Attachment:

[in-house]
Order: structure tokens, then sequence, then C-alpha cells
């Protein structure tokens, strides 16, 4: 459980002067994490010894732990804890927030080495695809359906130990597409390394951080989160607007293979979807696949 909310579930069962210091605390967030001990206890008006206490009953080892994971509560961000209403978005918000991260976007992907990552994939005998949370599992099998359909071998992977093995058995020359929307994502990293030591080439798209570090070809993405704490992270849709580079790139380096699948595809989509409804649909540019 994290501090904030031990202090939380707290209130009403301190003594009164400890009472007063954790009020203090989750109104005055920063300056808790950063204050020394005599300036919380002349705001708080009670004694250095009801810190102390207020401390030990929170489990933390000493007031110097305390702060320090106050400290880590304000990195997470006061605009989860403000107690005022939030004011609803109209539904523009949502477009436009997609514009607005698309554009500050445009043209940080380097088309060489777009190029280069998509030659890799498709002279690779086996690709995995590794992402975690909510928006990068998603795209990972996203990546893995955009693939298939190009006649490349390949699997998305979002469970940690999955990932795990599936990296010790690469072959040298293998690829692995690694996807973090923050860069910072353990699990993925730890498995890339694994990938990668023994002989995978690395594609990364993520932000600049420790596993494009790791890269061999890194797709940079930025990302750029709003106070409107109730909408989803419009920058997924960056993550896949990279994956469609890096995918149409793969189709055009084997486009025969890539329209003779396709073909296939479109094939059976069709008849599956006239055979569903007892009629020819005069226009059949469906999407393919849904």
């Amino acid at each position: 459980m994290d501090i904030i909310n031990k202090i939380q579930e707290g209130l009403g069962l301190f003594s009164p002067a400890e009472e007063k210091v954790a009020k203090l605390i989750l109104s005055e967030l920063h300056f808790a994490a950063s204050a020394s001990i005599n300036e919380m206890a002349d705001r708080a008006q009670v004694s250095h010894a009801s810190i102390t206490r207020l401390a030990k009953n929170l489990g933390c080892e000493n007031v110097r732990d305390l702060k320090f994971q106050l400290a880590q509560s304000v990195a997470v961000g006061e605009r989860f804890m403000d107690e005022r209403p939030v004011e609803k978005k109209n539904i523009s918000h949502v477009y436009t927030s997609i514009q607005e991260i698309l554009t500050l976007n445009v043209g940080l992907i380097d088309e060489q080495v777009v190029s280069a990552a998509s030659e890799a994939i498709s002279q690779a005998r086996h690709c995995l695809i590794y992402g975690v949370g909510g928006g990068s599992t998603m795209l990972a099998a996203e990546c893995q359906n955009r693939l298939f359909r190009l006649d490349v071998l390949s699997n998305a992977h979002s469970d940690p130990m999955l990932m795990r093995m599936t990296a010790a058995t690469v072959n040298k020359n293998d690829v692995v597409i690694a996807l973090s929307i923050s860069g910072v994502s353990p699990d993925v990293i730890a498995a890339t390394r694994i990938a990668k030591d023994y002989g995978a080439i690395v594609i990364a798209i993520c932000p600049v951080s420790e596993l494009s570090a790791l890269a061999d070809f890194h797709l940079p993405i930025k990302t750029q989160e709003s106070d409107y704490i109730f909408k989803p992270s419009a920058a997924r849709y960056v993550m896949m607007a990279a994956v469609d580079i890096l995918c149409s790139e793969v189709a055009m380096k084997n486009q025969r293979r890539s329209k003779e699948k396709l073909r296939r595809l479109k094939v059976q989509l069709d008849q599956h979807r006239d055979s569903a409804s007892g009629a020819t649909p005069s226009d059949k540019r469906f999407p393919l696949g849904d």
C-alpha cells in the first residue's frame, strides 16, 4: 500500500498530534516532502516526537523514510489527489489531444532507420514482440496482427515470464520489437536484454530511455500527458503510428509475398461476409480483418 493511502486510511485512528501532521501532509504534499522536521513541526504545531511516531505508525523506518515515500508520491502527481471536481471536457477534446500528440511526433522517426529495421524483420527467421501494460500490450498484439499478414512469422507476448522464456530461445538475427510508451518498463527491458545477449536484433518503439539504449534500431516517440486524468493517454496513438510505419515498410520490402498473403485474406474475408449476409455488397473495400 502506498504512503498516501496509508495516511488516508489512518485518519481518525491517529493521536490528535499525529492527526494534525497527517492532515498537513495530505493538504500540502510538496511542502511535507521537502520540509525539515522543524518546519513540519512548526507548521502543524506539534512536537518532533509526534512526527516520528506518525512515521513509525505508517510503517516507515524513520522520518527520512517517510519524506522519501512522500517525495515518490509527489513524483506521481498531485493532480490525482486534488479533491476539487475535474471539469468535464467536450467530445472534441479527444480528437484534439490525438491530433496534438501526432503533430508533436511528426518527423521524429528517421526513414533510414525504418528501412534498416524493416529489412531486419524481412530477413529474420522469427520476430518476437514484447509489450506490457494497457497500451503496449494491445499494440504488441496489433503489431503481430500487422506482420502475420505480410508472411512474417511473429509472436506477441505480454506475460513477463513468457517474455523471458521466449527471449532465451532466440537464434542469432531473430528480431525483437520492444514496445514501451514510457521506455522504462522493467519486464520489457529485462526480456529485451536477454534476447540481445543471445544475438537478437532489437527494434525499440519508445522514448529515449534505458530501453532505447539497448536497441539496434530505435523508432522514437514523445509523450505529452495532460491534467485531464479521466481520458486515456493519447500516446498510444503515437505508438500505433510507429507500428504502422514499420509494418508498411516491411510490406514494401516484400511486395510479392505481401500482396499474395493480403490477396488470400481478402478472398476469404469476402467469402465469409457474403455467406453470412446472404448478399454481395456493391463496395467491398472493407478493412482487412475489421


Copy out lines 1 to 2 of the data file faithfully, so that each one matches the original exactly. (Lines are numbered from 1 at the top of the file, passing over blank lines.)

[in-house]
Order: structure tokens, then sequence, then C-alpha cells